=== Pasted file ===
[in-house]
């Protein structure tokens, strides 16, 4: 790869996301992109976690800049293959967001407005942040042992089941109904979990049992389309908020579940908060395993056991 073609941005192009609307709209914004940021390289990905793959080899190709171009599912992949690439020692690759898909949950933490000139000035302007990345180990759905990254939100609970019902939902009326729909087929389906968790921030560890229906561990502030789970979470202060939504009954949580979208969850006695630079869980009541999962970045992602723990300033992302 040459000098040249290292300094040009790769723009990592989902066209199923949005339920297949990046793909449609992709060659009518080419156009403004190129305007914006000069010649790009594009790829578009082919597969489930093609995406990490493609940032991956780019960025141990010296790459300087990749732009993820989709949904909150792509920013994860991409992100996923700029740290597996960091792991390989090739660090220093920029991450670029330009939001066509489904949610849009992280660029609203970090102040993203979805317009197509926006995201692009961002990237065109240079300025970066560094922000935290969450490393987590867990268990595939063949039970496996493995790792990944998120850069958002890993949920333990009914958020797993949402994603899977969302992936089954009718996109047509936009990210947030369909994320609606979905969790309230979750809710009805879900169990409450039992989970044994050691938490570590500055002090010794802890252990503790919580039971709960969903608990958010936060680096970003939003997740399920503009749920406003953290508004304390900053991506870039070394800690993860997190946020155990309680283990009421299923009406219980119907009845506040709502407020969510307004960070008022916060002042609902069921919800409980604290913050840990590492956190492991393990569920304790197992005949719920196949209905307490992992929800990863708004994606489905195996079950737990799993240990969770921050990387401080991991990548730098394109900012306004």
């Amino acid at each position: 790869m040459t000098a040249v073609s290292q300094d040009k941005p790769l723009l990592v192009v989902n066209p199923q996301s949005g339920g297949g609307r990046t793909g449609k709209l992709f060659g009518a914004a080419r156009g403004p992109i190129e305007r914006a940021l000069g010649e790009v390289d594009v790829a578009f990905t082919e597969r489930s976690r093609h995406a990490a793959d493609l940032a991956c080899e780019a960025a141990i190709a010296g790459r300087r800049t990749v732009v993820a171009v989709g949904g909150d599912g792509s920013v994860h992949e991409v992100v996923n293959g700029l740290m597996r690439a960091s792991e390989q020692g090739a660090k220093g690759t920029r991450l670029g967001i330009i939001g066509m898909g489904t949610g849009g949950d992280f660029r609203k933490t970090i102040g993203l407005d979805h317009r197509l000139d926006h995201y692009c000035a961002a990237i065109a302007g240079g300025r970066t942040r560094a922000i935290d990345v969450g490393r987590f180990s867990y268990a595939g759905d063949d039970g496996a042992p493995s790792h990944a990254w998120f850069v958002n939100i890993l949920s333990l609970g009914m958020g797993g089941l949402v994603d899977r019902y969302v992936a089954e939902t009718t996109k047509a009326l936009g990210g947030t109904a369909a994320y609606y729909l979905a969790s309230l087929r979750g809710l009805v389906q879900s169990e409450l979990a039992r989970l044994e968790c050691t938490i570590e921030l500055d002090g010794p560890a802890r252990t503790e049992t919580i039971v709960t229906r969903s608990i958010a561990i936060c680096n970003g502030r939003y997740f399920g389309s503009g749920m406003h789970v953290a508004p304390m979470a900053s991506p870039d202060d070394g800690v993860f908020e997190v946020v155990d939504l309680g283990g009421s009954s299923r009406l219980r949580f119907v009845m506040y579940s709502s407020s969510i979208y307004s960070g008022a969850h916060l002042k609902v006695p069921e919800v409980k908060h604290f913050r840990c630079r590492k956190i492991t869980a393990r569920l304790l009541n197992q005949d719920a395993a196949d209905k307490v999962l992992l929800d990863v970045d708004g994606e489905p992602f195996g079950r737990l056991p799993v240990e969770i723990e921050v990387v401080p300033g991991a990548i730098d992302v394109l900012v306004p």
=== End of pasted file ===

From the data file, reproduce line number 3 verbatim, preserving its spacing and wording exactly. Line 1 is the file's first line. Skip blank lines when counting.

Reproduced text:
């Amino acid at each position: 790869m040459t000098a040249v073609s290292q300094d040009k941005p790769l723009l990592v192009v989902n066209p199923q996301s949005g339920g297949g609307r990046t793909g449609k709209l992709f060659g009518a914004a080419r156009g403004p992109i190129e305007r914006a940021l000069g010649e790009v390289d594009v790829a578009f990905t082919e597969r489930s976690r093609h995406a990490a793959d493609l940032a991956c080899e780019a960025a141990i190709a010296g790459r300087r800049t990749v732009v993820a171009v989709g949904g909150d599912g792509s920013v994860h992949e991409v992100v996923n293959g700029l740290m597996r690439a960091s792991e390989q020692g090739a660090k220093g690759t920029r991450l670029g967001i330009i939001g066509m898909g489904t949610g849009g949950d992280f660029r609203k933490t970090i102040g993203l407005d979805h317009r197509l000139d926006h995201y692009c000035a961002a990237i065109a302007g240079g300025r970066t942040r560094a922000i935290d990345v969450g490393r987590f180990s867990y268990a595939g759905d063949d039970g496996a042992p493995s790792h990944a990254w998120f850069v958002n939100i890993l949920s333990l609970g009914m958020g797993g089941l949402v994603d899977r019902y969302v992936a089954e939902t009718t996109k047509a009326l936009g990210g947030t109904a369909a994320y609606y729909l979905a969790s309230l087929r979750g809710l009805v389906q879900s169990e409450l979990a039992r989970l044994e968790c050691t938490i570590e921030l500055d002090g010794p560890a802890r252990t503790e049992t919580i039971v709960t229906r969903s608990i958010a561990i936060c680096n970003g502030r939003y997740f399920g389309s503009g749920m406003h789970v953290a508004p304390m979470a900053s991506p870039d202060d070394g800690v993860f908020e997190v946020v155990d939504l309680g283990g009421s009954s299923r009406l219980r949580f119907v009845m506040y579940s709502s407020s969510i979208y307004s960070g008022a969850h916060l002042k609902v006695p069921e919800v409980k908060h604290f913050r840990c630079r590492k956190i492991t869980a393990r569920l304790l009541n197992q005949d719920a395993a196949d209905k307490v999962l992992l929800d990863v970045d708004g994606e489905p992602f195996g079950r737990l056991p799993v240990e969770i723990e921050v990387v401080p300033g991991a990548i730098d992302v394109l900012v306004p």